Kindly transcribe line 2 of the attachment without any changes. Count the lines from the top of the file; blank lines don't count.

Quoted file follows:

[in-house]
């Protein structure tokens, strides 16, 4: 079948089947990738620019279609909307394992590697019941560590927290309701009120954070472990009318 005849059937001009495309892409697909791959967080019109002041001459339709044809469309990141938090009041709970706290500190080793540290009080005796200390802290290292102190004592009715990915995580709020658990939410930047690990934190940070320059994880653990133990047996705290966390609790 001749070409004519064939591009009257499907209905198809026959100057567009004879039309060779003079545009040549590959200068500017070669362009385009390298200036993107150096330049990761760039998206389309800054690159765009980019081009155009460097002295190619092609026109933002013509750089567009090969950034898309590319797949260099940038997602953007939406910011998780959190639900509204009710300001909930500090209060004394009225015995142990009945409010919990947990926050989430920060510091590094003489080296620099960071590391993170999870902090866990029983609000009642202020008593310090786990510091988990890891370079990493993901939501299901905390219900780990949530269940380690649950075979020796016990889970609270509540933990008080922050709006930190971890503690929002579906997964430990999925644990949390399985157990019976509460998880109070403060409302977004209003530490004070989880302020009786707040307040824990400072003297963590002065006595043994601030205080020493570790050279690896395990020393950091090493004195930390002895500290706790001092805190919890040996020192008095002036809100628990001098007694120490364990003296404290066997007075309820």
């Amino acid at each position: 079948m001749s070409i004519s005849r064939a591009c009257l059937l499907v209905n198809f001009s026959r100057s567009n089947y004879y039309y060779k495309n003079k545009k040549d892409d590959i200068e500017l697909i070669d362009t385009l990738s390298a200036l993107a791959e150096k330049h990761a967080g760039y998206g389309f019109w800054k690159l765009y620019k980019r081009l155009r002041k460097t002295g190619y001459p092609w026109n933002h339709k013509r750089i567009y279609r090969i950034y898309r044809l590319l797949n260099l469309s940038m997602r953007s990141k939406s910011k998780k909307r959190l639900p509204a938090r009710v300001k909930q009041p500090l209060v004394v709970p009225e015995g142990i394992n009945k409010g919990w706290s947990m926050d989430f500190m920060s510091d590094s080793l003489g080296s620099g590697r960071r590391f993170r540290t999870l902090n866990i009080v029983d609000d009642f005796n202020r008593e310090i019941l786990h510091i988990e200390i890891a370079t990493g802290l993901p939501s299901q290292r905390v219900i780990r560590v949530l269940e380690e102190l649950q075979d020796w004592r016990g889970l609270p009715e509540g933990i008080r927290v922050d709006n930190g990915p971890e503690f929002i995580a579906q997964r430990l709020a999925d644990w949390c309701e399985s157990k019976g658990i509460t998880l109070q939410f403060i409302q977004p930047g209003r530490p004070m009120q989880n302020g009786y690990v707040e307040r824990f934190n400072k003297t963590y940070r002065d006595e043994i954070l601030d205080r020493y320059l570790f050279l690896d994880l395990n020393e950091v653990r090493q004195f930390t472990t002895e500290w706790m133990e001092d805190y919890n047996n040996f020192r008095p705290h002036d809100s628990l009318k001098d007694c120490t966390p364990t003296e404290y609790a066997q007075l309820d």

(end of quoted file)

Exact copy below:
């Protein structure tokens, strides 16, 4: 079948089947990738620019279609909307394992590697019941560590927290309701009120954070472990009318 005849059937001009495309892409697909791959967080019109002041001459339709044809469309990141938090009041709970706290500190080793540290009080005796200390802290290292102190004592009715990915995580709020658990939410930047690990934190940070320059994880653990133990047996705290966390609790 001749070409004519064939591009009257499907209905198809026959100057567009004879039309060779003079545009040549590959200068500017070669362009385009390298200036993107150096330049990761760039998206389309800054690159765009980019081009155009460097002295190619092609026109933002013509750089567009090969950034898309590319797949260099940038997602953007939406910011998780959190639900509204009710300001909930500090209060004394009225015995142990009945409010919990947990926050989430920060510091590094003489080296620099960071590391993170999870902090866990029983609000009642202020008593310090786990510091988990890891370079990493993901939501299901905390219900780990949530269940380690649950075979020796016990889970609270509540933990008080922050709006930190971890503690929002579906997964430990999925644990949390399985157990019976509460998880109070403060409302977004209003530490004070989880302020009786707040307040824990400072003297963590002065006595043994601030205080020493570790050279690896395990020393950091090493004195930390002895500290706790001092805190919890040996020192008095002036809100628990001098007694120490364990003296404290066997007075309820």